What is an appropriate bat-mitzvah gift?

My granddaughter is going to have a Bat Mitzvah. I am a Christian. I would like to know what is an appropriate gift for her.

From:

Carole P.

Dear Carole,

The value of a gift flows from three sources and the best gifts hit all three hot spots. These sources are  the person receiving the gift, the gift giver, and the gift itself. 

Let’s use a few examples to help clarify this. When our children were young, we did not overwhelm them with candy. A candy bar might be divided into seven pieces (eight for practical purposes and, hey, if Mommy got a piece too, what was wrong with that?) and child-size ice cream scoops were the order of the day. On one memorable occasion, visiting friends brought each and every one of our children, down to the four-year-old, his or her very own Haagen-Dazs ice cream  bar.  This raised the bar (pun intended) on ice-cream in both quantity and quality. (Thank you, Mr. and Mrs. L.) The delight on our children’s faces, as well as the chocolate mess was priceless. However, as much as they liked the gift-givers, they would have been equally delighted had the bonanza come from someone else. 

In contrast with this, a few weeks ago, an artistically inclined dear friend of my mother’s (Susan here) gave me a necklace that she had made. My mother has been gone for over 20 years and was friends with this woman from childhood on. The same necklace from anyone else would be nice, but from this cherished friend, it is priceless. In this case, the relationship between the gift-giver and me is more important than the object.  When the gift marks an important and memorable occasion, again, the gift itself is not as important as the memories it evokes.    

Bat-mitzvah literally means, “the age of commandments.” This  sounds outrageous in a day when many 25-year-olds present as immature adolescents.  However, when a Jewish girl turns 12 she becomes responsible for her own religious decisions and relationship with God. She now has the obligation of observing the commandments that pertain to her life. For boys, this age of commandments comes at 13.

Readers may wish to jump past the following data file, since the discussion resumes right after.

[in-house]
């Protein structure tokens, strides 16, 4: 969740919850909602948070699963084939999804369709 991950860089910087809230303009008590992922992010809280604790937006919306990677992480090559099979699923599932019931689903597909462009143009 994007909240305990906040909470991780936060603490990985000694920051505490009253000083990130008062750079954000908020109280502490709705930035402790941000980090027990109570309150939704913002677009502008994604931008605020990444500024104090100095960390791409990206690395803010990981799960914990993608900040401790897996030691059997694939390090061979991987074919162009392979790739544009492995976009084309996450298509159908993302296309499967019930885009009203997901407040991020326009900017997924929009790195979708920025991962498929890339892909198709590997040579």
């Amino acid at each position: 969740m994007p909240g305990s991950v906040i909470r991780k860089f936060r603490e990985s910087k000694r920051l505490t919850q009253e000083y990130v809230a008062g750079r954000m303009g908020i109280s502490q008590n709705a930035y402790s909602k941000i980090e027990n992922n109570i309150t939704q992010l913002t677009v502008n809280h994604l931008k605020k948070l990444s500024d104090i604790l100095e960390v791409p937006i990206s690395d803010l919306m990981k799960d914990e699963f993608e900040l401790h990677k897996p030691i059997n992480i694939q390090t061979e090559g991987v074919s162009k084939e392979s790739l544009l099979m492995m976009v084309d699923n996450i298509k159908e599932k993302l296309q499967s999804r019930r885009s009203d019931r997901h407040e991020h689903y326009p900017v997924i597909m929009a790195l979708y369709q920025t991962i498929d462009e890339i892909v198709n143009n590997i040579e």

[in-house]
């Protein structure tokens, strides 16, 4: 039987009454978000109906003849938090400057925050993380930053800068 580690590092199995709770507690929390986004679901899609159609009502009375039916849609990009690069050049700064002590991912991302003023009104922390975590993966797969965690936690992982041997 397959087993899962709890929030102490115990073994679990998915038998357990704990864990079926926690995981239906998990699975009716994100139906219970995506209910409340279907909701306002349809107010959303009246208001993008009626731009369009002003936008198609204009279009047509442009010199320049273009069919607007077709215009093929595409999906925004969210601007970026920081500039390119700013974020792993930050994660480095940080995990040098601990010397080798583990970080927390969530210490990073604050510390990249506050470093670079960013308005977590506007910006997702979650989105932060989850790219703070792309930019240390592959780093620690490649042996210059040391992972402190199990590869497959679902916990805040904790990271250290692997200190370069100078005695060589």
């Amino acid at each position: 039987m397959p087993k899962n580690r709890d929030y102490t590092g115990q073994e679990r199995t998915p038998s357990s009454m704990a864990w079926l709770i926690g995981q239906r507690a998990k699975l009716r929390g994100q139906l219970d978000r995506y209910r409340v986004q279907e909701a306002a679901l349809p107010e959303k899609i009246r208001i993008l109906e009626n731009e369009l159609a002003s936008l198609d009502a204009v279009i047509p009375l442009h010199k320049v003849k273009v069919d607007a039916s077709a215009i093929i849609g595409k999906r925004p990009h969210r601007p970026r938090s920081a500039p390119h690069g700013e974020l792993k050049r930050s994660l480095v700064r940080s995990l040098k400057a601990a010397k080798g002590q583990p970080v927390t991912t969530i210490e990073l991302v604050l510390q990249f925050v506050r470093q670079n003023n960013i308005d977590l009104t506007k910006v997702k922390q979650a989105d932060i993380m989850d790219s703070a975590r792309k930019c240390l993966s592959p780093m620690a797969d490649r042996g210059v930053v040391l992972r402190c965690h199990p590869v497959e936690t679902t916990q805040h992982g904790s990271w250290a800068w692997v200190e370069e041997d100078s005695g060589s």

In reality, except in the comparatively small Torah-observant part of the Jewish community (and sadly, sometimes even there) the religious significance of the occasion has been largely abandoned.  Nowadays, the  most important part of a bat-mitzvah or bar-mitzvah has become the opportunity to throw a party, and too frequently, even this is done in ways that violate Jewish values, such as featuring non-kosher food. Instead of being the culmination of maturation, growth and learning about and preparing to play a committed role as a God-fearing Jew, it has become almost  the equivalent of a sweet-sixteen party four years too early.

A safe gift would be a piece of jewelry or a similar item suitable for that age. A religiously meaningful gift such as a book of Psalms might be something that she treasures and uses for the rest of her life while feeling enveloped in your love, or it could be meaningless to her. It depends on her family’s religious commitment and her own awakening sense of spirituality.  If you have a favorite verse from Scripture that also would be meaningful to your granddaughter, you might give her an artistic rendition as a wall hanging. (Our daughter creates wall art like this.)  Depending on your finances, the start of a savings account that you and she can both add to over the years to be used for a trip to Israel might be another idea.